Followers of “FashIon Over Fifty” on Facebook may not know that I am an attorney, (as well as a registered nurse). For the past 4 years that I have been featuring Fashion Over Fifty on Facebook, there have been some bitter battles over photos where women are showing their cleavage. Every few months I am forced to post a notice advising women that rude and insulting comments are not allowed. However, it seems that many women don’t understand what this means, or they choose to ignore my requests. The best way I can explain the requirements of being a member of this page, is through legal analysis.
Yesterday, I asked women to explain why they do or do not like to see cleavage on a woman Over Fifty. The responses were well thought out and very intelligent. Fortunately, women stated their positions without the sometimes nasty, bitter and judgmental comments I get when a photo is posted. For that I thank you all very much. I respect all sides of the cleavage issue and would like to put it to rest.
In 1954, the Supreme Court established the Roth test that described obscenity (and pornography) as “material whose “dominant theme taken as a whole appeals to the prurient interest” of the “average person, applying contemporary community standards.” Later in 1964, to more clearly define the Roth test, Supreme Court Judge Stewart stated the he couldn’t explain pornography or obscenity other than “I know it when I see it”. This is a now a legendary quote that has been used many times since 1964.
Why do I bring up these cases? Because this country has struggled valiantly to protect the
First Amendment which entitles us to have Freedom of Speech. Along with that is included the Freedom to dress as one desires. We can all agree that if someone walks around naked, that is probably not protected by the First Amendment. I think we can also agree that if someone is only partially clothed, but engaging in inappropriate sexual acts, that would be deemed as pornographic on Facebook.
My page has never posted anything that would be considered pornographic or obscene. However, from the results of the responses over the past few years, it appears that there are women who disapprove of showing cleavage as if there is a community standard that applies to all women, as if cleavage were pornographic. Some find it distasteful on women at any age, and some on women Over Fifty. The Courts have not decided on what is decent or indecent, hence there is no test for this. It is a subjective opinion based upon a woman’s background, upbringing, and perhaps even religious beliefs. Fashion Over Fifty respects every woman’s right to uphold their own individual standards of decency.
On the other hand, this country and my page are filled with many many many different opinions and standards of decency. In fashion, designers push the boundaries of our notions of decency and taste beyond what is familiar. Sometimes it is done for shock value, like the designer Rick Owens often does. It may stretch your standard of taste and decency; nonetheless, it is protected speech. Particularly in fashion, also considered an art form, there are many perspectives on what is pretty and what is not. To some, modern art may be just lines or squiggles and to others it may be brilliant. The same holds true for cleavage.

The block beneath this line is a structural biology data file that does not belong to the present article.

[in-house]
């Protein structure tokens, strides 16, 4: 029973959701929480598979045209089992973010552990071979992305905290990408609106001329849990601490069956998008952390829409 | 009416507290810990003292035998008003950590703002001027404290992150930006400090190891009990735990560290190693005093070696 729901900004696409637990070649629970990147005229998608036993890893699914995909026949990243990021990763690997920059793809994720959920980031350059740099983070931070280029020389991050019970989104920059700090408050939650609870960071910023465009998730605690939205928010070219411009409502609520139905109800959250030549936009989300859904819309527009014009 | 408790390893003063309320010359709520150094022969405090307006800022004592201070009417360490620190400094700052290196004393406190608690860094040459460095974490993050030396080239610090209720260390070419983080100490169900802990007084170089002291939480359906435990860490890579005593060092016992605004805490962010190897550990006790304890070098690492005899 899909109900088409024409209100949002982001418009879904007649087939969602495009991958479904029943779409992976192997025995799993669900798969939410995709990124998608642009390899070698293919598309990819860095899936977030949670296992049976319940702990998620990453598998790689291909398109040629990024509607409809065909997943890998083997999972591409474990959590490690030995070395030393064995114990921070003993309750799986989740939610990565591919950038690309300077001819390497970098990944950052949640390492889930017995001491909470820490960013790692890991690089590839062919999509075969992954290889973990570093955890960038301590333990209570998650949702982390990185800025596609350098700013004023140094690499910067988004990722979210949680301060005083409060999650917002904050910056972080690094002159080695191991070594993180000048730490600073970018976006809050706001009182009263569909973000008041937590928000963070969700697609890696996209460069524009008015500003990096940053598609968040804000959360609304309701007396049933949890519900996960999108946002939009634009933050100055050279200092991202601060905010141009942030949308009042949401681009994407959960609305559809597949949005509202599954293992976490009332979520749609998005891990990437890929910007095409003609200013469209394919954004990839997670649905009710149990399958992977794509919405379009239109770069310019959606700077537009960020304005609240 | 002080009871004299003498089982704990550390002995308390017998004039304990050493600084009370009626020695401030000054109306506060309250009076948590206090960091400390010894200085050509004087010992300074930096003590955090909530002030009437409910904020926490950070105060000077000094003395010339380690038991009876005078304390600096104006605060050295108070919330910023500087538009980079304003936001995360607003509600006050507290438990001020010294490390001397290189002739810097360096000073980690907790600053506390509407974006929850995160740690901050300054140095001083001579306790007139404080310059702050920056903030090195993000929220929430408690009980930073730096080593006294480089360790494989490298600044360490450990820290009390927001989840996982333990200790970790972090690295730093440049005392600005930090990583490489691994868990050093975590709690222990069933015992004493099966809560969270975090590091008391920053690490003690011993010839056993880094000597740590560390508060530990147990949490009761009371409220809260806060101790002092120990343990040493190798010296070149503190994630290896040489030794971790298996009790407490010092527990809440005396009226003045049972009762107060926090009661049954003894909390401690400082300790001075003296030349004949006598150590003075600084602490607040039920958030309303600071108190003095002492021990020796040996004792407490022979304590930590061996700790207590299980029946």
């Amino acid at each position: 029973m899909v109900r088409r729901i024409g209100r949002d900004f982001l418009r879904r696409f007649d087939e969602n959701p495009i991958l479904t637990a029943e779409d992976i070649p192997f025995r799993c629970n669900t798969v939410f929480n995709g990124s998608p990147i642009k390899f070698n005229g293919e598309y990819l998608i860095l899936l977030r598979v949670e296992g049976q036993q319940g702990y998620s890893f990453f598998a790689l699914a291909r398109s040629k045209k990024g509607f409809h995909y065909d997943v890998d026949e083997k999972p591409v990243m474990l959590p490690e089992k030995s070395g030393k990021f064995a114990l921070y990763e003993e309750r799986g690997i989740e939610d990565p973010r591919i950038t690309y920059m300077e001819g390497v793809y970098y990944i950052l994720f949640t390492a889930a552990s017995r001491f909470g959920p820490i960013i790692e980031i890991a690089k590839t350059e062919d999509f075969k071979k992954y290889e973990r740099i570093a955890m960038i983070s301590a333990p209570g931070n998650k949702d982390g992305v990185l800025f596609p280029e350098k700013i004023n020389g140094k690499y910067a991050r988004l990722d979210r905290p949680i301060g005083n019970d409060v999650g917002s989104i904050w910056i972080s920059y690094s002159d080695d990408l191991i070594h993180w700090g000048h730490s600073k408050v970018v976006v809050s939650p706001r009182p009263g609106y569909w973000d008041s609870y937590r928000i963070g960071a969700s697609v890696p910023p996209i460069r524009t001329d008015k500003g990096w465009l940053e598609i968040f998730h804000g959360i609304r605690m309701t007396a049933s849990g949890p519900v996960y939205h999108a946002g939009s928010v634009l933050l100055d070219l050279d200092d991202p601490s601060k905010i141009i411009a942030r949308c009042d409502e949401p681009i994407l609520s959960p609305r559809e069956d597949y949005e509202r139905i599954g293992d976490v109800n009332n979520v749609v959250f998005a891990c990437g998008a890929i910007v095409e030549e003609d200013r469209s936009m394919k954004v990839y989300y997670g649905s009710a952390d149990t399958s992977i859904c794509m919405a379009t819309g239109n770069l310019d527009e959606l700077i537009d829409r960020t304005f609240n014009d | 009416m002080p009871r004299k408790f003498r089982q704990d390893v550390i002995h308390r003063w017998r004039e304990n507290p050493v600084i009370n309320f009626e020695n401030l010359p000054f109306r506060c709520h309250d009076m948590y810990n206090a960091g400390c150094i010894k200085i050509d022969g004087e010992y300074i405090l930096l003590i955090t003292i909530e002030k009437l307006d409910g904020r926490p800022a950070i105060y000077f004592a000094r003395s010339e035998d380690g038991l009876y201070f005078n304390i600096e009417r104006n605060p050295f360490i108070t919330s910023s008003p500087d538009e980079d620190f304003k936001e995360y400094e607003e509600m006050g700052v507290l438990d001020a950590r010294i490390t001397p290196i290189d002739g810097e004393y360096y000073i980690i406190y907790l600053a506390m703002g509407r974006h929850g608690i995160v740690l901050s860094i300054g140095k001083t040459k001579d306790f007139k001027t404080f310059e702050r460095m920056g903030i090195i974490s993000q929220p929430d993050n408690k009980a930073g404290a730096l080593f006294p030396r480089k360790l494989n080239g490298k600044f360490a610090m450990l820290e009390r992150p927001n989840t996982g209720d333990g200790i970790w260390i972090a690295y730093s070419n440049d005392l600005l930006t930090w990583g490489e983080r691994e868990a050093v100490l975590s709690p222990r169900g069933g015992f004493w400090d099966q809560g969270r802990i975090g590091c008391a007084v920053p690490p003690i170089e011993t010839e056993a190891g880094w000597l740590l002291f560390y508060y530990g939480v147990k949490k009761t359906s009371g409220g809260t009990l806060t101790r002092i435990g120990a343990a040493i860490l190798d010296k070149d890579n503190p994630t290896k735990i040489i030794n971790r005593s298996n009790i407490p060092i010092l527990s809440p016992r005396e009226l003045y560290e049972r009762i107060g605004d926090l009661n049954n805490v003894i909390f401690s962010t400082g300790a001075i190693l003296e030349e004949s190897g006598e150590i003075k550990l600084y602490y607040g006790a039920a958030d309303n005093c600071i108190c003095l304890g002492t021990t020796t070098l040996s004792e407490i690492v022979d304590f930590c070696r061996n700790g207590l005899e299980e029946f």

This brings me to the final point, which is that everyone has different standards. You might like some of them, and you may disagree with some of them, but does it reach the test of “I know it when I see it.”? No. Never. Although something may be highly distasteful to you, it is within the bounds of decency and protected speech. As this page is about fashion, your standards of decency may and probably will be challenged. My standards are even challenged, and yet, I will post something if I find it relevant. Why? Because the only place we grow is outside of our comfort zone.The only way to effectuate change and diminish negative opinions about women Over Fifty is to bring it out in the open and confront it. Therefore, if you feel uncomfortable looking at something; it is not your taste; or if you find it offensive, it is asked that you remain respectful of the other person’s standard of decency. To put it bluntly:rude, judgmental and insulting comments are not acceptable. I am not a Court of law, but this is my page, and this is the law of this page.
It is very clear that there are differing opinions based on different backgrounds, but no one has the right to impose or insult those with opinions that are not their own. This goes not only for cleavage, but for everything. That is the foundation of this country and as a lawyer, the foundation upon which I base this page. If your sense of decency is offended, you are kindly asked to scroll past it, ignore it, or unlike the page. One may think their negative comment is being made in a vacuum, but it is not. This page has over 230,000 members, and mean or cruel comments affect everyone. Other women read these comments and some women have “un-liked” the page because of them.
Common decency and respect for each other is a requirement of being a member of this group which I take great pains in making relevant to today. I am highly protective of my creative content and much thought goes in to helping all of us understand each other and have tolerance for one another. If you disagree with my content, my policies, or even me, I respectfully request that you remove yourself from being a member. Thank you, Wendy Packer J.D.